It has been 100 weeks since September 14, 2016, when Bayer signed an agreement with Monsanto to acquire the company for $66 billion, or $128 per share. Yesterday, BASF closed the acquisition of Bayer’s global vegetable seeds business Nunhems, opening the door for the integration of Monsanto into the Bayer group. An expensive one: following the recent Monsanto Roundup trial, the company's stock slid away, devaluating the company's stock with 18.6 per cent so far.
While videos on the social media of BASF and Nunhems employees show a welcome ritual, the company also shared some details on the acquisition. "The acquired vegetable seeds business comprises 24 crops and about 2,600 varieties. It also includes R&D and breeding systems with over 100 unique breeding programs in more than 15 crops", they say. "This closing completes BASF’s acquisition of a significant range of businesses and assets with combined 2017 sales of €2.2 billion, which Bayer offered to divest in the context of its takeover of Monsanto. The all-cash purchase price amounts to a total of €7.6 billion, subject to certain adjustments at closing."
But what will this mean for growers?
It seems both greenhouse vegetable brands are likely to continue their business relatively undisturbed. BASF is currently not a player in the greenhouse vegetable business, but with the acquisition of the complete business unit, they're buying a running factory. The Vegetable Seeds business has always been operating relatively independently, and the acquisition includes ongoing activities like the currently expanding GreenEx project. So far the only visible difference is the Nunhems website, currently showing a BASF brand.
Monsanto integrated into Bayer
The integration of Monsanto into the Bayer Group can also begin. Bayer already became the sole owner of Monsanto Company on June 7, 2018. One of the requirements of the U.S. Department of Justice was that Bayer and Monsanto remain separate companies and continue to operate separately until completion of these divestments to BASF, and that has now taken place.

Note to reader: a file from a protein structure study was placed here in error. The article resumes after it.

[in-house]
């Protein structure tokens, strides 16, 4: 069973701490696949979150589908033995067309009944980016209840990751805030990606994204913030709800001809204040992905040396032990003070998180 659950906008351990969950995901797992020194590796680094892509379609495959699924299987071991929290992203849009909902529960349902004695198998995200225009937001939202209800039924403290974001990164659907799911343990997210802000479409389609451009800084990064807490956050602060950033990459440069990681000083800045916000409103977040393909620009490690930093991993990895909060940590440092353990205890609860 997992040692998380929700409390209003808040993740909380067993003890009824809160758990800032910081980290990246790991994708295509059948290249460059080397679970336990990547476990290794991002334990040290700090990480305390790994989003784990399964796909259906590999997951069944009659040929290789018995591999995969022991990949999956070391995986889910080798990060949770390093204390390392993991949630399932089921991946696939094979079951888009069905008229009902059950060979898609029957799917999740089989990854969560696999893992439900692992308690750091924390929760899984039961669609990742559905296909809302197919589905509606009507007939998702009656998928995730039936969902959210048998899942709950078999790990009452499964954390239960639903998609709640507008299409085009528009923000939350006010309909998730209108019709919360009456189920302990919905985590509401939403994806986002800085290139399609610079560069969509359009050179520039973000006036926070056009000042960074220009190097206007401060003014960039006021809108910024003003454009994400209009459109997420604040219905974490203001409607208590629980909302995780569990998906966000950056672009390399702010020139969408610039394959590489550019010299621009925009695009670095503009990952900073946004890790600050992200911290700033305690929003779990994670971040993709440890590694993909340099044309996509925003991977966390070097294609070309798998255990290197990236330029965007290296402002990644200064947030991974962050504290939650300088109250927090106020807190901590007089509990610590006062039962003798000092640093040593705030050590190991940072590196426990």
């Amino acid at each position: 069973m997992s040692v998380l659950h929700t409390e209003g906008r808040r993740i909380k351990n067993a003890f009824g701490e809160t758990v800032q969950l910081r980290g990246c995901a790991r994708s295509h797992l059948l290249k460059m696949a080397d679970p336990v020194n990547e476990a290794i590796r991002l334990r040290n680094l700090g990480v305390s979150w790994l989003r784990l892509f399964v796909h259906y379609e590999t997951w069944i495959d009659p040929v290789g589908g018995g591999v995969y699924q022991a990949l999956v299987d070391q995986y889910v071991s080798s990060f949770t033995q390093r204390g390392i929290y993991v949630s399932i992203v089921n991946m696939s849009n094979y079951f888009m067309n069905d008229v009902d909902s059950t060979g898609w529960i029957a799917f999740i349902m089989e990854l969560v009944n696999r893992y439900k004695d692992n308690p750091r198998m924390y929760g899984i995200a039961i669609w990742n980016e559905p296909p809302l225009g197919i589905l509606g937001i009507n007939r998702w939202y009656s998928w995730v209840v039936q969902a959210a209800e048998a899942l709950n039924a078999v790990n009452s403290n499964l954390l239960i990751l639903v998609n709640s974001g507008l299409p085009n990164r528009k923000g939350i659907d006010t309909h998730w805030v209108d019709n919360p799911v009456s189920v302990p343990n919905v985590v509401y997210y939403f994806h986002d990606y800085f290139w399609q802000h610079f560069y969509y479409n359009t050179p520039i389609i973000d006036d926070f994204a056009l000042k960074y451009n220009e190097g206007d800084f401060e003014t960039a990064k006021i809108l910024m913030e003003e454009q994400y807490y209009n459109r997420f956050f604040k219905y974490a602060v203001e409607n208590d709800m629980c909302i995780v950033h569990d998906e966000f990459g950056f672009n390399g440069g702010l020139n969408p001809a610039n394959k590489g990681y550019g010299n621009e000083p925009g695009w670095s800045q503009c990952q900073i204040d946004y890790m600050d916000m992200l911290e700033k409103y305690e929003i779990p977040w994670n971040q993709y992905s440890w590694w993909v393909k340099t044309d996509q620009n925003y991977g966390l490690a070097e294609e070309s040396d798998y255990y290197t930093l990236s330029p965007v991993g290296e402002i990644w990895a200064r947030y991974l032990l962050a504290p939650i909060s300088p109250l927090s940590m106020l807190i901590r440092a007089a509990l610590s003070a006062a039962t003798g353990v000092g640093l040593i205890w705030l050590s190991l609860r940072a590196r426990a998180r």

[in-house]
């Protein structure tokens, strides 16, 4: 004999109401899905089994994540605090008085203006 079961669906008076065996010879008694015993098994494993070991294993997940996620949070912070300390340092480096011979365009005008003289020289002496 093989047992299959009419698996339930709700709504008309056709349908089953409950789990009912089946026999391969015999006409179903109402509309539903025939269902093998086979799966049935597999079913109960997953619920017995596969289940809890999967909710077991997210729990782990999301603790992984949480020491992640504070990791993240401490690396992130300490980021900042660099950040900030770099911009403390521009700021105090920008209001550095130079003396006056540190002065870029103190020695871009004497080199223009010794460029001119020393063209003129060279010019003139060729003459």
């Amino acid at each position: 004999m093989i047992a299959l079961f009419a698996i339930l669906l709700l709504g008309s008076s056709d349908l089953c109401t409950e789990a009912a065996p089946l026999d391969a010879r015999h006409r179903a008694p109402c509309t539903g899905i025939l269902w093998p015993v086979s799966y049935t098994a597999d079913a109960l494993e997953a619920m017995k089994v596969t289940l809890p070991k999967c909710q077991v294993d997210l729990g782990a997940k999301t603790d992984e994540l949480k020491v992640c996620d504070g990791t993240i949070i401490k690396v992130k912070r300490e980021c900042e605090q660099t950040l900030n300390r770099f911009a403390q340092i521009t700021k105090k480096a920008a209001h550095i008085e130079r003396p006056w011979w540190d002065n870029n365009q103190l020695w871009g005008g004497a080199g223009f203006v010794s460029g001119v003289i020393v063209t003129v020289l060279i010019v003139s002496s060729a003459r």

Bayer responds in a press release to the glyphosate verdict as well, following the gigantic value decrease in their stocks.
As regards the glyphosate verdict in California on August 10, 2018, Bayer believes that the jury’s decision is at odds with the weight of scientific evidence, decades of real world experience and the conclusions of regulators around the world that all confirm glyphosate is safe and does not cause non-Hodgkin’s lymphoma. The National Institutes of Health (NIH) recently reaffirmed glyphosate does not cause cancer. The U.S. Environmental Protection Agency (EPA), the European Food Safety Authority (EFSA), the European Chemicals Agency (ECHA) and other regulators around the world have also concluded that glyphosate can be used safely, Bayer reports.
The jury’s verdict is just the first step in this case, and it remains subject to post-trial motions in the trial court and to an appeal, as announced by Monsanto. As this case proceeds, Bayer believes courts ultimately will find that Monsanto and glyphosate were not responsible for Mr. Johnson’s illness.
Due to the aforementioned requirements imposed by the U.S. Department of Justice, Bayer did not have access to detailed internal information at Monsanto. Under these conditions, Bayer was not permitted to influence matters relating to Monsanto’s business, and its ability to actively comment on them in detail was extremely limited. Now, however, Bayer also gains the ability to become actively involved in defense efforts in the glyphosate trials and any other legal disputes, such as potential claims for damages in connection with the product Dicamba.